‘she-died-in-my-arms’:-parents-of-teen-killed-by-lapd-gunfire-in-burlington-dressing-room-speak-out

A 14-year-old girl needlessly died as “collateral damage” in a police shooting last week and drew her last breath while in the arms of her grieving mother, the family and their lawyers said Tuesday.

Heart-broken loved ones of Valentina Orellana-Peralta, killed Thursday while in a dressing room at a Burlington store in the North Hollywood neighborhood of Los Angeles, said they demanded police accountability for the fatal shooting — but stopped short of exact demands.

Valentina Orellana-Peralta.Courtesy Peralta family

“The family thinks things could have been done differently to where Valentina wouldn’t be collateral damage,” their attorney, Ben Crump, told reporters in the shadows of LAPD headquarters in downtown Los Angeles.

Crump and the girl’s parents met with reporters just 15 miles southeast of the Burlington store where LAPD officers confronted an assault suspect.

A bullet fired at the man, identified by the L.A. County Medical Examiner-Coroner as 24-year-old Daniel Elena Lopez, hit the girl while she and her mother were in a dressing room.

Both Lopez and Orellana-Peralta died from a “gunshot wound to the chest,” according to an investigator with the office.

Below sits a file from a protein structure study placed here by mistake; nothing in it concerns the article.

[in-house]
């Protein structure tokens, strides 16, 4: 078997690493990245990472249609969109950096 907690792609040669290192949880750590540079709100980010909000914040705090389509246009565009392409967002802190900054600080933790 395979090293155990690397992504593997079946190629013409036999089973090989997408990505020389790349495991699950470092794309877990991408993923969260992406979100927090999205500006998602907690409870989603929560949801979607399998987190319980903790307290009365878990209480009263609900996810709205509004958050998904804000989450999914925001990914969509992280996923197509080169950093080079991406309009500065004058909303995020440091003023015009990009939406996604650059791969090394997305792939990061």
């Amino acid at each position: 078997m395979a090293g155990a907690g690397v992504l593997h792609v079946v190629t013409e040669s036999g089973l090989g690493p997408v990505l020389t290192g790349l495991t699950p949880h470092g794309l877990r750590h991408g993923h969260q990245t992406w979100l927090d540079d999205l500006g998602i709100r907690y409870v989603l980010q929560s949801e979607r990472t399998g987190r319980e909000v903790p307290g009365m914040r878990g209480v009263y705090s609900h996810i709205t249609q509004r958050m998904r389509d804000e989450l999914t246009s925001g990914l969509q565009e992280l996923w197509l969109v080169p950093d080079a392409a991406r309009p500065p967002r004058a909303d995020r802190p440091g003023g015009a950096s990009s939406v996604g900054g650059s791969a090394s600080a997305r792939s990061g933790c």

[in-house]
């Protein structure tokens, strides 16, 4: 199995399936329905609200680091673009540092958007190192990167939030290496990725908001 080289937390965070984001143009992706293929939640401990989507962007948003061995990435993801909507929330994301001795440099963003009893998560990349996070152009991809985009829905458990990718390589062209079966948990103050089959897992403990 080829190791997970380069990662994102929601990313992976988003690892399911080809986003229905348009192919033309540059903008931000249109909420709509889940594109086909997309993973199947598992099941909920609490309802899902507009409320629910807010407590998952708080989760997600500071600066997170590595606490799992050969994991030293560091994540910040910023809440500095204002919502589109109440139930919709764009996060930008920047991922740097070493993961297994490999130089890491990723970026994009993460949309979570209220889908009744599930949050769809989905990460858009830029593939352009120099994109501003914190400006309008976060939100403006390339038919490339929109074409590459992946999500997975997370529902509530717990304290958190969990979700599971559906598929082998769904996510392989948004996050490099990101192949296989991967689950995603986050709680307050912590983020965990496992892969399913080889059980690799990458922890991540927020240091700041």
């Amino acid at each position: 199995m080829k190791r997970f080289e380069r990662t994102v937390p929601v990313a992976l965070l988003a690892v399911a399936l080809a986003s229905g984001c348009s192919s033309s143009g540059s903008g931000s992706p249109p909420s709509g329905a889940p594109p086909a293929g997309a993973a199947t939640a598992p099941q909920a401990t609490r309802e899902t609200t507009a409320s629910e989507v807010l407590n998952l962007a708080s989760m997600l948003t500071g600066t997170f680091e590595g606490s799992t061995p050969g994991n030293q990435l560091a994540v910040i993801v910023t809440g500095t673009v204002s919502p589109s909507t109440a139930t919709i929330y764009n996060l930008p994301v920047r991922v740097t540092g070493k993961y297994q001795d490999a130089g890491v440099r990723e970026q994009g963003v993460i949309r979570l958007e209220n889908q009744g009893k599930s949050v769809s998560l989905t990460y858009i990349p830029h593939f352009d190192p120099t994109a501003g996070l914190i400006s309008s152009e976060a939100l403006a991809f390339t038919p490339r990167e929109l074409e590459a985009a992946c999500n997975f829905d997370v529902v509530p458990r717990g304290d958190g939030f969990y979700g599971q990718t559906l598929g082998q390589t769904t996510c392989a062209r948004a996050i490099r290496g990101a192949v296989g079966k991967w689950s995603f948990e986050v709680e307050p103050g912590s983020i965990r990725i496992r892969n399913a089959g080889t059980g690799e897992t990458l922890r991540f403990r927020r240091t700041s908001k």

When the girl and her mother heard the disturbance outside, the teen locked the dressing room door, the family said.

“We sat down and hugged and stated praying. When something impacted my daughter Valentina, it threw us on the floor and she died in my arms and there was nothing I could do,” mother Soldead Peralta said in Spanish, according to her lawyer Erika Contreras.

“To see a son or daughter die in your arms is one of the greatest pains and the most profound pain that any human being can imagine.”

The mother spoke with a handwritten placard dangling from her neck, “Justicia para nuestra hija Valentina,” Spanish for “Justice for our daughter Valentina.”

The girl, who came to America from Chile with her mother, had dreams big and small — to become a robot-designing engineer and someday attend a Lakers game, the parents said.

The family had just ordered a skateboard for her and it arrived on Friday, Christmas Eve, a day after she died.

The girl’s father, Juan Pablo Orellana Larenas, held up that skateboard for reporters and lamented that she never had the chance to show off her moves.

“It is like my whole heart has been ripped out of my body, the pain of opening Christmas presents that have been delivered for Christmas Day cannot be articulated,” the father said, according to a translation by Crump.

“My daughter was special. She had dreams and tragically those dreams have been overshadowed by this nightmare that prevents me from sleeping at night.”

An LAPD spokeswoman declined comment on family’s statements on Tuesday.

David K. Li is a breaking news reporter for NBC News.

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